Alan Lomax was a renowned ethnomusicologist who took field recordings of Americans playing their regional folk styles. Many of his recordings in the 1930s, ‘40s, and ‘50s focused on black rural music. Some songs were recorded in homes, some in prison, some in the work fields and some in concert halls—altogether, these recordings documented what black music sounded like in the first half of the century and perhaps what shaped rock and roll, modern blues, and other essential American styles. Leaving Eden sounds like a collection of Lomax’s recordings. That, in folk music, is high praise.
The Carolina Chocolate Drops are a young trio of singing string players who play the old-fashioned way—but with a new energy. Learnt, in part, from the ancient fiddler Joe Thompson, they began with the banjo and fiddle music you might have heard in a 1940s North Carolina dance hall and have since developed a repertoire of originals and traditionals with a wider scope.
The Buddy Miller-produced Leaving Eden begins with an unrelenting fiddle, sawing over banjo and a downbeaten snare drum on “Riro’s House”, and it rolls right into the slow, solitary melody of “Kerr’s Negro Jig”. The pair’s low-key traditionalism proves to be misdirection as the next track “Ruby, Are You Mad at Your Man?” explodes with beatboxing, bodran, and bones under a dense mix of banjo, mandolin, and Rhiannon Giddens’ soaring vocal sustains. Later, the always impressive multi-instrumentalist Dom Flemons pulls triple-duties on the upbeat traditional “Run Mountain”, in which he simultaneously plays banjo and fife while singing lines like, “Way up on the mountain / Give my horn a blow / Thought I heard my true love sayin’ / I’m coming for my beau.” Among Leaving Eden’s highlights are phenomenal versions of “Read ‘Em John” (a hand-clapping shout-a-long made famous by John Davis and the Georgia Sea Island Singers) and Flemons’ arrangement of “Mahalla”, a tune that YouTube helped bring to light through the popularity of a video of African guitarist Hannes Coetzee playing the melody with a spoon he’s holding in his mouth.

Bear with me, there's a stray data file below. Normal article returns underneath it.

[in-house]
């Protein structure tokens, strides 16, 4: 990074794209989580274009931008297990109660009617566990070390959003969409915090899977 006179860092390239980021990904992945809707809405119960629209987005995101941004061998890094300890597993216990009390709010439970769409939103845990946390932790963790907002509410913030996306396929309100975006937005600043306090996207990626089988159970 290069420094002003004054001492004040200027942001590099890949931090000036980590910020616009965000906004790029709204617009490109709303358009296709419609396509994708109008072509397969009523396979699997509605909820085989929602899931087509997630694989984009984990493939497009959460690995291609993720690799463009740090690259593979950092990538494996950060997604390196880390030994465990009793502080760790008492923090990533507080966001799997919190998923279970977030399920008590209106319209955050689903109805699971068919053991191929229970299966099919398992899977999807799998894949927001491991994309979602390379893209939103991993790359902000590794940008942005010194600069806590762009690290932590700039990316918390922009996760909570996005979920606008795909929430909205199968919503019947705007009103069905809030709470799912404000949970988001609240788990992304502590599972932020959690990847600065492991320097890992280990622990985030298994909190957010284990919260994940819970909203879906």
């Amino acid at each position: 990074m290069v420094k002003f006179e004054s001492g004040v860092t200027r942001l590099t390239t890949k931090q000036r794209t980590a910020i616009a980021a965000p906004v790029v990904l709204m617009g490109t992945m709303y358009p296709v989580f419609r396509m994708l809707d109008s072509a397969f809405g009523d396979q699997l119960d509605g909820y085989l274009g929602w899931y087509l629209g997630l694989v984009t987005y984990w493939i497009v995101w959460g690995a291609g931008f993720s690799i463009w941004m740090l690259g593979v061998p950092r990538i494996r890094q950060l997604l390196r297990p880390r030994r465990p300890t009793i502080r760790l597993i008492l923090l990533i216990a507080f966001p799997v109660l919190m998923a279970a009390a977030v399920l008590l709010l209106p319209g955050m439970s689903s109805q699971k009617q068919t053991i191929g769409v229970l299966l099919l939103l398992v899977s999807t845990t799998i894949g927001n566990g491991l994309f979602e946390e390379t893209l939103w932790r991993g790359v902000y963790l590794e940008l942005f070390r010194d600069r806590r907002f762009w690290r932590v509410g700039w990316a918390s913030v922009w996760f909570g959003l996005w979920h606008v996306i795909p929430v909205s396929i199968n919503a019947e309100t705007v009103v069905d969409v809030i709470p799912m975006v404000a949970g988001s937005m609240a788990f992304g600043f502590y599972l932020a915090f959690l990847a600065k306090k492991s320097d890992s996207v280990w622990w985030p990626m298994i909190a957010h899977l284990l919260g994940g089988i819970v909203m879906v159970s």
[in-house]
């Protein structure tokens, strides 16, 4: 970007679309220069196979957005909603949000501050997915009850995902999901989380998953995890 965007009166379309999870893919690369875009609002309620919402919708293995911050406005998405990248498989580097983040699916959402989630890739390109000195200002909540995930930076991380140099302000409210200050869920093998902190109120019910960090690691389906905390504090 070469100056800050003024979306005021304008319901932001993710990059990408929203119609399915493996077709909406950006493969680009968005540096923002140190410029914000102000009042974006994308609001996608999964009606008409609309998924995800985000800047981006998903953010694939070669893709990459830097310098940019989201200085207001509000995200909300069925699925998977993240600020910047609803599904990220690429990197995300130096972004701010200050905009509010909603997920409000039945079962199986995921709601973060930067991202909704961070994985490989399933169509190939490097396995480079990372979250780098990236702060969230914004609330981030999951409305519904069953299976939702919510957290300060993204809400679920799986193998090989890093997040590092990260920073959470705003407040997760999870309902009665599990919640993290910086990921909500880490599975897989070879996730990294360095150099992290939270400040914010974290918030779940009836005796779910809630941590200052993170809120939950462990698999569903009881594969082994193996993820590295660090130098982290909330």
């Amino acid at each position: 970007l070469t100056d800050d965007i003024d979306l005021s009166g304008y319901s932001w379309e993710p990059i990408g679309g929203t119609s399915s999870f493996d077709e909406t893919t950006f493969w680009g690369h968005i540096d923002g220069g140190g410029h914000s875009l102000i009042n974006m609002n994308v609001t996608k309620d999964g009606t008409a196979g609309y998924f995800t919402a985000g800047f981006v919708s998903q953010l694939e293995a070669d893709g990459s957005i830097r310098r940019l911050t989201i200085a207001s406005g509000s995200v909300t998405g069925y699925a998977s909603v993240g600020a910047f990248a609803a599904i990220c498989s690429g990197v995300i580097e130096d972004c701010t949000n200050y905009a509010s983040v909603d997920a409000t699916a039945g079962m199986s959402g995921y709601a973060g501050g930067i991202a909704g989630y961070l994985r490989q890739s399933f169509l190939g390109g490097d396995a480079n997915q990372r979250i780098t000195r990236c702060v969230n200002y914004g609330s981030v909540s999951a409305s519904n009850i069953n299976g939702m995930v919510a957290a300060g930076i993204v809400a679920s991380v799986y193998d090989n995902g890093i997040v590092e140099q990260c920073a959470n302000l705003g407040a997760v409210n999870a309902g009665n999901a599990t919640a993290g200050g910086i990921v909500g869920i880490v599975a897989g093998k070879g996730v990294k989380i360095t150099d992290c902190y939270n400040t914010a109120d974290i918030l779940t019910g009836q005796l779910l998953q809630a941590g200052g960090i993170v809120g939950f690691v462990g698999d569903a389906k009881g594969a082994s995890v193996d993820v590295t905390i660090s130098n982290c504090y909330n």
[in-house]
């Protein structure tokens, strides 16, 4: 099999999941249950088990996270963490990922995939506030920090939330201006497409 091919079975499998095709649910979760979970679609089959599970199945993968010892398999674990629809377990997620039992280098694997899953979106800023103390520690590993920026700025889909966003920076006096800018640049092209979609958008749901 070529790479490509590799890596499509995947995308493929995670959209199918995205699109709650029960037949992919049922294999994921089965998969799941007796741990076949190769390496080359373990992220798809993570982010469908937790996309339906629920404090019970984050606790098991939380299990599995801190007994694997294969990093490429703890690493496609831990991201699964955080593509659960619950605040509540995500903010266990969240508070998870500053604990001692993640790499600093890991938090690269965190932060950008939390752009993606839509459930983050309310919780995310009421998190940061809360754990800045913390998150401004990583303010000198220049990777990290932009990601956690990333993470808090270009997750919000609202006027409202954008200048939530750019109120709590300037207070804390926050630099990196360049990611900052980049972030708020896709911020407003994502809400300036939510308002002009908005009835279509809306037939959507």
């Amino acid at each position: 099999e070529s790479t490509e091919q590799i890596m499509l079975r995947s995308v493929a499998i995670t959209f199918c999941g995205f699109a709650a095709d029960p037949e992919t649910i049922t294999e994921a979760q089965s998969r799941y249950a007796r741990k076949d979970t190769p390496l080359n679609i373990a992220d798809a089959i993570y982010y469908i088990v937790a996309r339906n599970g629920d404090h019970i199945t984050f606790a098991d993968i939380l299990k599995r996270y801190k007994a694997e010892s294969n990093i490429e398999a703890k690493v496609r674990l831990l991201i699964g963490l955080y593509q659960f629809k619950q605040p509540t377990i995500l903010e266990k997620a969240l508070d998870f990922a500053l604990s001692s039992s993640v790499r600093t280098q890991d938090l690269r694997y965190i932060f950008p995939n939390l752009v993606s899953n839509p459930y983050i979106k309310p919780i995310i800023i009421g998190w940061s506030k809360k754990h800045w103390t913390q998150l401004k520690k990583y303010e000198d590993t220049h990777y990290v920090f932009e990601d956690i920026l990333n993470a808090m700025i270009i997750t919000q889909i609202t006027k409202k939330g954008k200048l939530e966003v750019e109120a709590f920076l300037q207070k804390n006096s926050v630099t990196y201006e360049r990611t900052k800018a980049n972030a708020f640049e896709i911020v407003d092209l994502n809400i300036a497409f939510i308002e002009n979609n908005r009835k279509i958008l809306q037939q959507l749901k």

Of all the racket: the violins, banjos, various strings, and percussive poundings—all the sounds employed by Carolina Chocolate Drops, the one that stands out is the voice of Rhiannon Giddens. Her intonation is as clear as a country night sky and as strong as moonshine. But it’s her delivery that’s truly potent—able to lock into a songs emotional energy and express it in full. Her vocal personality ranges from unbridled sass on Ethel Water’s celebration of divorce “No Man’s Mamma” to intense loneliness on “Leaving Eden”. Giddens also proves herself as an excellent writer on “Country Girl”, a fasted paced ode to the power of a rural upbringing.
The Chocolate Drops underwent a personnel change when Justin Robinson left the band last year. Multi-instrumentalist Hubby Jenkins was brought into the fold as a replacement, resulting in a sometimes fuller sound on account of Jenkins’ chording, where Robinson had played primarily leads and melody lines. Leaving Eden is also augmented by beat-boxer Adam Matta (whose vocal percussion contributes a layer of modernity atop the band’s traditional foundation) and cellist Leyla McCalla, who rounds out the recording with a low and mournful wail. All of this equates to a bigger and better sound for the Carolina Chocolate Drops, with more dynamics and more avenues of exploration. These changes are of the upmost importance because the loss of a member—especially one as integral and multi-talented as Robinson—typically damages a group in ways that can’t be quantified, but in this case, Carolina Chocolate Drops adapted in a way that renewed their energy and advanced their output.
One year ago, the Carolina Chocolate Drops were presented with golden gramophones in the category of Best Traditional Folk Album for their 2010 release, Genuine Negro Jig. But for it’s diversity, experimentation, and excellent performances, Leaving Eden is even better.
// Sound Affects
"The man whose songs were recorded by Johnny Cash, Alan Jackson, Ricky Skaggs, David Allan Coe, The Highwaymen, and countless others succumbs to time’s cruel cue that the only token of permanence we have to offer are the effects of shared moments and memories.READ the article